Longtime friends of Mr Liu have been warned not to speak out.
"To make Liu Xiaobo spend his final time like this doesn't bring honour to the government, but they'll stick to their ways," said Mr Wen Kejian, a friend of Mr Liu who unsuccessfully tried to visit him in the hospital. "I think the chances that we'll get what he wants are slim - that would require a dramatic change in the system - but we must try our best."
Mr Liu, 61, was moved from prison to the First Hospital of China Medical University in Shenyang, 390 miles northeast of Beijing, last month (June), and officials revealed that his cancer had already reached a terminal stage.
Mr Liu has said that he wants to travel to Germany or the United States for treatment. The Chinese government has not flatly rejected that request, but it has left little hope it will say yes.
The tensions over Mr Liu have also spilled abroad.
China's president, Mr Xi Jinping, exudes disdain for human rights lobbying, and Western governments have weighed how far to press his case even as rights groups call for action.
A spokesman for China's Ministry of Foreign Affairs, Mr Geng Shuang, on Monday (July 10) denounced calls for Mr Liu to be freed to go abroad as "meddling" by foreigners, even though two doctors, a German and an American, who were invited by the government to examine Mr Liu said that he could travel and that their hospitals would treat him.
"Politically, it's 100 per cent sure that the Communist Party doesn't want Mr Liu to be freed or leave China," said Mr Zhao Hui, a writer and friend of Mr Liu who goes by a pen name, Mo Zhixu.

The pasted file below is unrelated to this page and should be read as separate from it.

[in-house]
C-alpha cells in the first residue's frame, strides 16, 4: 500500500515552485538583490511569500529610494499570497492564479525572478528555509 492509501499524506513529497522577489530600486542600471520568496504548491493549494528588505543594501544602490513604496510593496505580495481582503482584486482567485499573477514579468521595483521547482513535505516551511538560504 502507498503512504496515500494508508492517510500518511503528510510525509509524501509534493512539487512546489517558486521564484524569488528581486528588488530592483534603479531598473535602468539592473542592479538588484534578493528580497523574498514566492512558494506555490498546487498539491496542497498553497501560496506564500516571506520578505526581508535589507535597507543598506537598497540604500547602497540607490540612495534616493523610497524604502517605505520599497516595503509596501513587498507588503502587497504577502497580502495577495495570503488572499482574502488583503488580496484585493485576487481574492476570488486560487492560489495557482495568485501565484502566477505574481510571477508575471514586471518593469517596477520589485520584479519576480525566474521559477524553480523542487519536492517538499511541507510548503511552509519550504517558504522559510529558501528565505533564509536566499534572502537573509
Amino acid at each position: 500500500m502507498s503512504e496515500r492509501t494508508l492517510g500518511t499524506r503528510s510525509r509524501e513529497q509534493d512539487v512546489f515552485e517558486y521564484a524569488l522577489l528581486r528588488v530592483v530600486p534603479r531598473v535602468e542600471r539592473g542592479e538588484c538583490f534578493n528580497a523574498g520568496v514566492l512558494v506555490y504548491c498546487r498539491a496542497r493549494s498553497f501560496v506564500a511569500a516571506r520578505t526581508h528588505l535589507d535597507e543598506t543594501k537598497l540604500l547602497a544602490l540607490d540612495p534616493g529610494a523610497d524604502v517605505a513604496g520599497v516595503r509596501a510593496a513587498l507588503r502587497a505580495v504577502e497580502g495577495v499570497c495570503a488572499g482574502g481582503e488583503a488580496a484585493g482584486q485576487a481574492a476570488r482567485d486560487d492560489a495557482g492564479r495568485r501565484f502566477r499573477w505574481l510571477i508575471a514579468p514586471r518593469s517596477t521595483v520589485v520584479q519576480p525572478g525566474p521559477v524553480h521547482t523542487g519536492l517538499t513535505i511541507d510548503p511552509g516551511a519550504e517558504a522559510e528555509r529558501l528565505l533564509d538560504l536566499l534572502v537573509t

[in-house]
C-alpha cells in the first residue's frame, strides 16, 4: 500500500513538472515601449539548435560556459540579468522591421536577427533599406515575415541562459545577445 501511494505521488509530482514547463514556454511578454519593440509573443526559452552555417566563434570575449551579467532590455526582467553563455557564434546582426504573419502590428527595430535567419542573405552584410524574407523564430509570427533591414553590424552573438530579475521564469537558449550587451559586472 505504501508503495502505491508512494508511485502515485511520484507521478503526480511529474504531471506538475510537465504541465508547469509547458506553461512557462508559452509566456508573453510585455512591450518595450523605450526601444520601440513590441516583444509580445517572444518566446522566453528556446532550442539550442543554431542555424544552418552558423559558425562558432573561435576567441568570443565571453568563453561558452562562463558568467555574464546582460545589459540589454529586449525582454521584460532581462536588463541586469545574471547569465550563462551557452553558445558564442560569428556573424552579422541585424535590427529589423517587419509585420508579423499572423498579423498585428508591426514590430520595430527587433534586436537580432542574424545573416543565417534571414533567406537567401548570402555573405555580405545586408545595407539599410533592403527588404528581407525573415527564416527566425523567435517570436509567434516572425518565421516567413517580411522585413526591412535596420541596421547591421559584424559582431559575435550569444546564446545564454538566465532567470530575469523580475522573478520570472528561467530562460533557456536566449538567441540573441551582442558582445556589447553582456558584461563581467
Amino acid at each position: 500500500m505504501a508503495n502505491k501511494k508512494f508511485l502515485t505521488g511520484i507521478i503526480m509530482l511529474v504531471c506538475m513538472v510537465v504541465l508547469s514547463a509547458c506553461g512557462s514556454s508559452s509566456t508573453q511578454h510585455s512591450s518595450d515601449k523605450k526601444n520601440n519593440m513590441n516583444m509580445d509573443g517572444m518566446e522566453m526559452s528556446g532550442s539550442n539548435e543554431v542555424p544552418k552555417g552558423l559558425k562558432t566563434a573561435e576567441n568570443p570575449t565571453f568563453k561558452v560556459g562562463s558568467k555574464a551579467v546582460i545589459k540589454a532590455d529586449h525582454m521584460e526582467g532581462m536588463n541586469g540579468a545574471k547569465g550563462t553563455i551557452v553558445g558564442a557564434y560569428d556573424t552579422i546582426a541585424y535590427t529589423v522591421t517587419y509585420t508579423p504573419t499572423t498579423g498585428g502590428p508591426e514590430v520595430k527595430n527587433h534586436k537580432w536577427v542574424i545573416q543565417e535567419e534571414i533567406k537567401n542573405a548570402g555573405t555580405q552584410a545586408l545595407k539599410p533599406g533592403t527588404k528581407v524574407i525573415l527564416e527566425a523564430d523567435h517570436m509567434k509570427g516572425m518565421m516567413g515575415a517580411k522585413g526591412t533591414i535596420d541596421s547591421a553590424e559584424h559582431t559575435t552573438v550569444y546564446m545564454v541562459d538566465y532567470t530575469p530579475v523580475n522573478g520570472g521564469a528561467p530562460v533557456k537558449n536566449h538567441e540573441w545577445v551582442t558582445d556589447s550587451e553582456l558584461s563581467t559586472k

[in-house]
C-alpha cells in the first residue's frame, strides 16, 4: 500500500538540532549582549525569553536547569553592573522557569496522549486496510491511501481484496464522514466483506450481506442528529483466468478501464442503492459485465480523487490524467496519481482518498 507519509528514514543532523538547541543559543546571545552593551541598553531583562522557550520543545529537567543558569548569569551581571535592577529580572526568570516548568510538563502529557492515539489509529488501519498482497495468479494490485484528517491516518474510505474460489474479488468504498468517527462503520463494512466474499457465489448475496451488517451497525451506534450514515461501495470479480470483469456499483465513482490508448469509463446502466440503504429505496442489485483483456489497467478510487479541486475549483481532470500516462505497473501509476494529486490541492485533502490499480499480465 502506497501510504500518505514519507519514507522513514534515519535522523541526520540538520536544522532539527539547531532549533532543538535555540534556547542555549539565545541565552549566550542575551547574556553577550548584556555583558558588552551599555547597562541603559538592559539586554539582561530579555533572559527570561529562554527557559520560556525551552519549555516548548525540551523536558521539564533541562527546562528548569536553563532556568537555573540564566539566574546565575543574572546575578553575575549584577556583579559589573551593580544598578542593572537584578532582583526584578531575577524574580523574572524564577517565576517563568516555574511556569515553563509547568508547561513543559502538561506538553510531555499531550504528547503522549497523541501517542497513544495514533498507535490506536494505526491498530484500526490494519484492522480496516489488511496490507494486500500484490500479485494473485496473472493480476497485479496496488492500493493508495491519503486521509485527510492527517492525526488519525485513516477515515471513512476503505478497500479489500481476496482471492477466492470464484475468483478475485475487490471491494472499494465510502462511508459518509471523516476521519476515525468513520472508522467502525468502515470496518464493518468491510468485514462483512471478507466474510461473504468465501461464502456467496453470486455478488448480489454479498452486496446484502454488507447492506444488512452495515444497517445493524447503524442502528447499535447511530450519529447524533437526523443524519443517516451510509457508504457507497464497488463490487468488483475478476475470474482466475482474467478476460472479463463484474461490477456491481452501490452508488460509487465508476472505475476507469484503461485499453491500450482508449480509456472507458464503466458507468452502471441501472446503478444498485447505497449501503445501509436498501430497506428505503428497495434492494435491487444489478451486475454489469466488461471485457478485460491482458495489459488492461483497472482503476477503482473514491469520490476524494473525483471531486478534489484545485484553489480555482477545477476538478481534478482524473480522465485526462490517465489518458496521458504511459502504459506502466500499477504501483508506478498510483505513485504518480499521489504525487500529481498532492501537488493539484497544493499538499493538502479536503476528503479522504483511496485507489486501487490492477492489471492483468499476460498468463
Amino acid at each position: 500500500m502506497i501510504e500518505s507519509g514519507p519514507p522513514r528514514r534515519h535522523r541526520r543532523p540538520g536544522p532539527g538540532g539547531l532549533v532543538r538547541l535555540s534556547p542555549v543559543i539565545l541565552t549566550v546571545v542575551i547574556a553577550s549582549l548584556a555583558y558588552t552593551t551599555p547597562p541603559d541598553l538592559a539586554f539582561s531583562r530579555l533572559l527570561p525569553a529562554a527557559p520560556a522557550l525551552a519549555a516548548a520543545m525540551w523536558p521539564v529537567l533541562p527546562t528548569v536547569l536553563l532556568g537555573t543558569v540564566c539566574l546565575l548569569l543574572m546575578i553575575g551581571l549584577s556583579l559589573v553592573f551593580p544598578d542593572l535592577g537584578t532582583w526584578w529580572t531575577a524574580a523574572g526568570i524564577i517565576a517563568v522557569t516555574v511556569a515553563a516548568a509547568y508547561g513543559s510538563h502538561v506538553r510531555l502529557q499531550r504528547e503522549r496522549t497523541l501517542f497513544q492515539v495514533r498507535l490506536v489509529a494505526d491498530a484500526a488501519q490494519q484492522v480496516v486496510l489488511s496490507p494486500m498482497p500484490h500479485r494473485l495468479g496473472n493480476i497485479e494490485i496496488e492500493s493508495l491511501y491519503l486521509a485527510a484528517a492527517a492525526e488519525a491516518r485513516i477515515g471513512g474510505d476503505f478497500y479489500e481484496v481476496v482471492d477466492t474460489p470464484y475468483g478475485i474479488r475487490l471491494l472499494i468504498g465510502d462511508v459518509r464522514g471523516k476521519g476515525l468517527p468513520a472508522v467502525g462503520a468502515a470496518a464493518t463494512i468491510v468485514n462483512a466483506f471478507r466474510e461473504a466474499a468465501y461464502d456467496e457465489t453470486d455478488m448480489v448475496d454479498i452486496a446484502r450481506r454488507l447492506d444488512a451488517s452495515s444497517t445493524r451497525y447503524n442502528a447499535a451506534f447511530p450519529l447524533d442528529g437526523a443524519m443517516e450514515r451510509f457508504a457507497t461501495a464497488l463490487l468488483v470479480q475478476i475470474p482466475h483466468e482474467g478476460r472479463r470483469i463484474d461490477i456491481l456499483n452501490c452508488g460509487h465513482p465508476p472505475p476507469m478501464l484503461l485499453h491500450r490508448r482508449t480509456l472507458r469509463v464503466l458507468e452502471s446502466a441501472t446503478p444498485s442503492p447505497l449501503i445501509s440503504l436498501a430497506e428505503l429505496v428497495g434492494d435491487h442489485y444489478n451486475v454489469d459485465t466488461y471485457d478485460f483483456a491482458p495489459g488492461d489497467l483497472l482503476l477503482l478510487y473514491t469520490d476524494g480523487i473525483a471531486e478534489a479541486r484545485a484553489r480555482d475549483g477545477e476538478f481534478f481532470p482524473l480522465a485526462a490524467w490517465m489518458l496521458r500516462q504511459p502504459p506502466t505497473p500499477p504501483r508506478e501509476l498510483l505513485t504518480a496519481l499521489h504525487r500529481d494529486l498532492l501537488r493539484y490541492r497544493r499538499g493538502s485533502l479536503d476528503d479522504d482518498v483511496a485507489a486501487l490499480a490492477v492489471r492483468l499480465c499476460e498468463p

He said: "Whatever chance we have of making that happen depends on external pressure."
But so far, most Western leaders, including President Donald Trump, have said nothing publicly about Mr Liu, leaving any comment to lower-ranking officials.
There is no guarantee Mr Xi would bow to stronger foreign pressure to free Mr Liu. In past decades, Chinese leaders were willing to release political prisoners to Western countries after granting medical parole. They included Mr Wei Jingsheng, the most prominent dissident of his generation, who reached the US in late 1997 after then president Bill Clinton pressed his case with China's president at the time, Mr Jiang Zemin.
But as the Chinese government has grown more confident and impatient with Western criticism, it has stopped that practice. Mr Xi appears particularly set against making concessions that could weaken his strongman reputation.
"The Chinese government is legitimate in its refusal of calls for Liu to be taken overseas for treatment," the English-language edition of Global Times, a party-run newspaper with a nationalist tinge, said in an editorial on Monday.
In any case, it added that "Western mainstream society is much less enthusiastic than before in interfering with China's sovereign affairs".
Even after Mr Liu dies, his funeral arrangements could become a focus of contention. Chinese rules say that prisons control the funerals of prisoners and can cremate them even if the family objects.
But the "whole area of the rights of individuals serving sentences on medical parole is a murky one indeed, including funereal rights", said Mr John Kamm, the founder of the Dui Hua Foundation, an organisation in San Francisco that has worked to free Chinese prisoners.
The Chinese government will almost certainly try to prevent any grave site for Mr Liu from becoming a place of pilgrimage for dissenters.
The grave of Ms Lin Zhao, an outspoken writer executed during the Cultural Revolution, has become one such site, and Mr Liu's pull would be more powerful.